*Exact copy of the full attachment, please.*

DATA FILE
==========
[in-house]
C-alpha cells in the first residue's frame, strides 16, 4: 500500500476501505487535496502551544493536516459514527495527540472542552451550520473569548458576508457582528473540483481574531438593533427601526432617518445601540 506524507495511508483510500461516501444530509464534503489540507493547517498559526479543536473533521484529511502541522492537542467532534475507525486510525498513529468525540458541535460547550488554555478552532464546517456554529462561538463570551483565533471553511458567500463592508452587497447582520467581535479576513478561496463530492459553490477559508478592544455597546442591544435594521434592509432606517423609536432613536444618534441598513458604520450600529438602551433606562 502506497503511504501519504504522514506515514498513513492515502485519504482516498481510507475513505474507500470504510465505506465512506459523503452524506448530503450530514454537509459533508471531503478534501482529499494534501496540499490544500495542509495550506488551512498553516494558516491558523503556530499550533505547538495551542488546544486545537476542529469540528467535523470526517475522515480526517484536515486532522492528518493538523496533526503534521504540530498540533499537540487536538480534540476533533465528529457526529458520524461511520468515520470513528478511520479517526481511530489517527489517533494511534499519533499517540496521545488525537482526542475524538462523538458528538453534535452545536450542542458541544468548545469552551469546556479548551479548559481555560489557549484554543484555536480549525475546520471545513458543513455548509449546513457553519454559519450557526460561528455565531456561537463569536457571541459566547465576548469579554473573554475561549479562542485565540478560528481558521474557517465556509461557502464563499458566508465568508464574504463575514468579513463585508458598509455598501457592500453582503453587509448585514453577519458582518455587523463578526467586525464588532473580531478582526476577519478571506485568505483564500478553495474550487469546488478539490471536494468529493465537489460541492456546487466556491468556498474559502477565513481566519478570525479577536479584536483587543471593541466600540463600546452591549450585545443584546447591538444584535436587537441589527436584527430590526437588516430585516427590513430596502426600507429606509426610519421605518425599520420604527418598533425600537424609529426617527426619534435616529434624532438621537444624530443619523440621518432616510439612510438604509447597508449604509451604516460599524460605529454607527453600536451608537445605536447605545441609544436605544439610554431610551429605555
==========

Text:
[in-house]
C-alpha cells in the first residue's frame, strides 16, 4: 500500500476501505487535496502551544493536516459514527495527540472542552451550520473569548458576508457582528473540483481574531438593533427601526432617518445601540 506524507495511508483510500461516501444530509464534503489540507493547517498559526479543536473533521484529511502541522492537542467532534475507525486510525498513529468525540458541535460547550488554555478552532464546517456554529462561538463570551483565533471553511458567500463592508452587497447582520467581535479576513478561496463530492459553490477559508478592544455597546442591544435594521434592509432606517423609536432613536444618534441598513458604520450600529438602551433606562 502506497503511504501519504504522514506515514498513513492515502485519504482516498481510507475513505474507500470504510465505506465512506459523503452524506448530503450530514454537509459533508471531503478534501482529499494534501496540499490544500495542509495550506488551512498553516494558516491558523503556530499550533505547538495551542488546544486545537476542529469540528467535523470526517475522515480526517484536515486532522492528518493538523496533526503534521504540530498540533499537540487536538480534540476533533465528529457526529458520524461511520468515520470513528478511520479517526481511530489517527489517533494511534499519533499517540496521545488525537482526542475524538462523538458528538453534535452545536450542542458541544468548545469552551469546556479548551479548559481555560489557549484554543484555536480549525475546520471545513458543513455548509449546513457553519454559519450557526460561528455565531456561537463569536457571541459566547465576548469579554473573554475561549479562542485565540478560528481558521474557517465556509461557502464563499458566508465568508464574504463575514468579513463585508458598509455598501457592500453582503453587509448585514453577519458582518455587523463578526467586525464588532473580531478582526476577519478571506485568505483564500478553495474550487469546488478539490471536494468529493465537489460541492456546487466556491468556498474559502477565513481566519478570525479577536479584536483587543471593541466600540463600546452591549450585545443584546447591538444584535436587537441589527436584527430590526437588516430585516427590513430596502426600507429606509426610519421605518425599520420604527418598533425600537424609529426617527426619534435616529434624532438621537444624530443619523440621518432616510439612510438604509447597508449604509451604516460599524460605529454607527453600536451608537445605536447605545441609544436605544439610554431610551429605555